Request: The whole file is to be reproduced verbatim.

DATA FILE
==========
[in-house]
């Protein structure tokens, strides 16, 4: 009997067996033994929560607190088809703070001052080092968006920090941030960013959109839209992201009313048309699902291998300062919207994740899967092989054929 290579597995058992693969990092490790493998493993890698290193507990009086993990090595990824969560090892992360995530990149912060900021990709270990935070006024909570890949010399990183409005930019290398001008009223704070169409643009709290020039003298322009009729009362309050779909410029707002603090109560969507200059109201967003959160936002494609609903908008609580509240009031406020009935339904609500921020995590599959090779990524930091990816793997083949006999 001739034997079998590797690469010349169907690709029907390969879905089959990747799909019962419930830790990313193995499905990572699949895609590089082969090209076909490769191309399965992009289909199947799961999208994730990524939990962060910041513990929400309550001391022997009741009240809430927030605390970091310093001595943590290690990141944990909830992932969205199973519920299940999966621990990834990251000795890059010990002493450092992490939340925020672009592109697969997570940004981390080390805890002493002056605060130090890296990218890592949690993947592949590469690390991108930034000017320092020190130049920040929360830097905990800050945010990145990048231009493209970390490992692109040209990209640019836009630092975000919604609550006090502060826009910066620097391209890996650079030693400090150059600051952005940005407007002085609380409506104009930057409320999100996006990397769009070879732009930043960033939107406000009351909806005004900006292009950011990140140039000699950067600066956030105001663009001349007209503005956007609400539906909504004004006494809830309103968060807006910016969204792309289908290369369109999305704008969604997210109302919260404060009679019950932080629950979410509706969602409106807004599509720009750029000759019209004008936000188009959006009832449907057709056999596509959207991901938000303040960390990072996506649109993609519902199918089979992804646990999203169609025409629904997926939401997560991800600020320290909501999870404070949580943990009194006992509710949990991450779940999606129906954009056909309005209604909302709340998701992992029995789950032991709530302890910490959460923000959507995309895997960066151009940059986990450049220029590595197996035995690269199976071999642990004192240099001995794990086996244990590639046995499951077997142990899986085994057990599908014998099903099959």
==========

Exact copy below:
[in-house]
């Protein structure tokens, strides 16, 4: 009997067996033994929560607190088809703070001052080092968006920090941030960013959109839209992201009313048309699902291998300062919207994740899967092989054929 290579597995058992693969990092490790493998493993890698290193507990009086993990090595990824969560090892992360995530990149912060900021990709270990935070006024909570890949010399990183409005930019290398001008009223704070169409643009709290020039003298322009009729009362309050779909410029707002603090109560969507200059109201967003959160936002494609609903908008609580509240009031406020009935339904609500921020995590599959090779990524930091990816793997083949006999 001739034997079998590797690469010349169907690709029907390969879905089959990747799909019962419930830790990313193995499905990572699949895609590089082969090209076909490769191309399965992009289909199947799961999208994730990524939990962060910041513990929400309550001391022997009741009240809430927030605390970091310093001595943590290690990141944990909830992932969205199973519920299940999966621990990834990251000795890059010990002493450092992490939340925020672009592109697969997570940004981390080390805890002493002056605060130090890296990218890592949690993947592949590469690390991108930034000017320092020190130049920040929360830097905990800050945010990145990048231009493209970390490992692109040209990209640019836009630092975000919604609550006090502060826009910066620097391209890996650079030693400090150059600051952005940005407007002085609380409506104009930057409320999100996006990397769009070879732009930043960033939107406000009351909806005004900006292009950011990140140039000699950067600066956030105001663009001349007209503005956007609400539906909504004004006494809830309103968060807006910016969204792309289908290369369109999305704008969604997210109302919260404060009679019950932080629950979410509706969602409106807004599509720009750029000759019209004008936000188009959006009832449907057709056999596509959207991901938000303040960390990072996506649109993609519902199918089979992804646990999203169609025409629904997926939401997560991800600020320290909501999870404070949580943990009194006992509710949990991450779940999606129906954009056909309005209604909302709340998701992992029995789950032991709530302890910490959460923000959507995309895997960066151009940059986990450049220029590595197996035995690269199976071999642990004192240099001995794990086996244990590639046995499951077997142990899986085994057990599908014998099903099959």